10 January 2007

Telecommunications in developing countries

There is no doubt that telecommunications has transformed the lives of people in industrialized countries. When complementary infrastructures and the means to pay for service exists, the choice to adopt technology is an easy one. It is much more difficult in developing countries, where many people live on the margin of sustainability. There have been a couple of stories recently about this, particularly in light of Vodafone's interest in India.

The first article, from BusinessWeek focusses on India. Though the purpose of this article is to describe the challenges for handset makers, it provides a glimpse into the transformative nature of telecommunications:
o get a sense of how India's revolution in mobile telephony is changing people's lives, consider the case of Dashrath Pujari, a plumber who shares a modest shop with a cobbler in suburban Mumbai. People in his neighborhood seek him out to fix their faucets, washing machines, and water leaks, but when he's out on call it falls to his 14-year-old son to pass on any messages. And sometimes the boy, who attends night school, doesn't follow through.

In the past, that cost Pujari precious business, but no more, thanks to a $32 Motofone handset he purchased from Motorola a while back. Today, he fields about eight calls a day on his no-frills, black and white screen mobile phone anytime, anywhere. His monthly income has shot up 30% to $135 a month. He can't read, but knows how to take and make calls guided by the Hindi voice prompt on his phone. "It has changed my life completely," he marvels.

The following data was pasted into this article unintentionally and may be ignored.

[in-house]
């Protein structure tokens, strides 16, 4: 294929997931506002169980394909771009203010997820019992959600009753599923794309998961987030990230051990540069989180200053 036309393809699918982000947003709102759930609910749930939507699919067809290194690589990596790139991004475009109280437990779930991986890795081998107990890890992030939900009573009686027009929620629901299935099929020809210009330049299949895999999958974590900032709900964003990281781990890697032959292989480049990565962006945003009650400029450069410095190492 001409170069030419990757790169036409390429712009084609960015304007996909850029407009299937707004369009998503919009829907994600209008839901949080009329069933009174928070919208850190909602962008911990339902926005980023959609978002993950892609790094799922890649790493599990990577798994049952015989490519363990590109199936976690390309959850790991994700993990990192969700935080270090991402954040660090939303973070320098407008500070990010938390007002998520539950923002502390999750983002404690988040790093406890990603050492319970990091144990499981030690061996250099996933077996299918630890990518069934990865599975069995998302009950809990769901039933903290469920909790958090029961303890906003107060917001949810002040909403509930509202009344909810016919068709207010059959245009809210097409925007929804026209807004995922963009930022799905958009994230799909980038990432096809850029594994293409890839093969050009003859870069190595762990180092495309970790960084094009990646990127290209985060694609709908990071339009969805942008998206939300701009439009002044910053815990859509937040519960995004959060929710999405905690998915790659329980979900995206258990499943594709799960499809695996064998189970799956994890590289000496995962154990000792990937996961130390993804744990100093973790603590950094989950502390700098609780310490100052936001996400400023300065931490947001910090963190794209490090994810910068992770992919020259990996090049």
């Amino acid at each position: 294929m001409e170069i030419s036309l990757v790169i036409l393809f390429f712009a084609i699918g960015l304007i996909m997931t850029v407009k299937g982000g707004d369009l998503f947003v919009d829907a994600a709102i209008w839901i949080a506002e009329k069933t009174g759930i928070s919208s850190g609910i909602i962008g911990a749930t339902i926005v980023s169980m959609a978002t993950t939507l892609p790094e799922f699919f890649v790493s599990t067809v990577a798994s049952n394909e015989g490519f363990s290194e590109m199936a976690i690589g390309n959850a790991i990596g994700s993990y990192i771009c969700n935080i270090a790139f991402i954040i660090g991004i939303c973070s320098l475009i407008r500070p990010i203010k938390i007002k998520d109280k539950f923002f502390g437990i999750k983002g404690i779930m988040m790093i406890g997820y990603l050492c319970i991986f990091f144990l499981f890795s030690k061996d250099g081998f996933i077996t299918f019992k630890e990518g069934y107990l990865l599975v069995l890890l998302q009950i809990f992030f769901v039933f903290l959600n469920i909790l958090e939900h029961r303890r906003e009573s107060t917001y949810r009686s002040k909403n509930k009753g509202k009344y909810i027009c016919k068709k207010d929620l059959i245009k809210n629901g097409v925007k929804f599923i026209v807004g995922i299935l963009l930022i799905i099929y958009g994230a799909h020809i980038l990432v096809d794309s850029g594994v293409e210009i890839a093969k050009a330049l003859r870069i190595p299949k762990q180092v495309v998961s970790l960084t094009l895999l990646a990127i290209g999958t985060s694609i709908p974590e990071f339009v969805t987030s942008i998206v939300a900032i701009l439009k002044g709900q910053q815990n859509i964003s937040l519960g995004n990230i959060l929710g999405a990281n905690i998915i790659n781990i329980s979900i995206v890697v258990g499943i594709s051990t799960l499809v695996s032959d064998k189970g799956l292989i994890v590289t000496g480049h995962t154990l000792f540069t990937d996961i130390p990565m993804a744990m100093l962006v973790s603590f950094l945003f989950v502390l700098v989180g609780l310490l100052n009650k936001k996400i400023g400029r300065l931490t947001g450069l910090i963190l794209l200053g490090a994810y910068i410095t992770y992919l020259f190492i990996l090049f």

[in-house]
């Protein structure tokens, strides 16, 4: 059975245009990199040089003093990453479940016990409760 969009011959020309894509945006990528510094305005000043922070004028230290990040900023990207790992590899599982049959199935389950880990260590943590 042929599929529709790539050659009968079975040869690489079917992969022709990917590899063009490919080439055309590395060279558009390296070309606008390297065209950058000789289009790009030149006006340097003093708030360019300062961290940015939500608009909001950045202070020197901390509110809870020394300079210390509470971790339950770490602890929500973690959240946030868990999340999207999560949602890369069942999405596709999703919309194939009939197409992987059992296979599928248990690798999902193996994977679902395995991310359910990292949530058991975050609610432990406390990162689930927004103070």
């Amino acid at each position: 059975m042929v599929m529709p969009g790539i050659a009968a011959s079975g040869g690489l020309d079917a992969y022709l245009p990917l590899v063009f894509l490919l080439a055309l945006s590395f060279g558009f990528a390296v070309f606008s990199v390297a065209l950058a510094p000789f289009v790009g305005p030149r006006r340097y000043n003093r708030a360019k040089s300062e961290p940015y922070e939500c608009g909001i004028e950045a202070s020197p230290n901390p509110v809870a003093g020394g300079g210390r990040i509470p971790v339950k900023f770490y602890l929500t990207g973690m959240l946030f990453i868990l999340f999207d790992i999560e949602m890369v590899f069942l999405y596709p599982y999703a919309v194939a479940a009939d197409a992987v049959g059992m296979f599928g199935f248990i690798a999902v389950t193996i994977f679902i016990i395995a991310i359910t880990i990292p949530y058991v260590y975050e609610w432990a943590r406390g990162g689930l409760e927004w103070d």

A similar story was recently published from Kenya:
How big a change have cellphones made to Africa?" I shout the question at Isis Nyong'o, over the throbbing bassline of of a Kenyan ragga track. She tells me calmly: "It's had about the same effect as a democratic change of leadership
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With one in three adults carrying a cellphone in Kenya, mobile telephony is having an economic and social impact whose is [sic] hard to grasp if you are used to living in a country with good roads, democracy and the internet.
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In five years the number of mobiles in Kenya has grown from one million to 6.5 million - while the number of landlines remains at about 300,000, mostly in government offices.


Raul Gallu said...

I think that telecomunications in the developing countries could be a good thing but it's is not a priority. I think that they should be more focused on education because as the article said there a people there that can't read or write but know use a mobile phone to make a call.

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Australian telecom company said...

It is good to see how developing countries are able exert effort to innovate their telecommunications industry despite not being a top priority.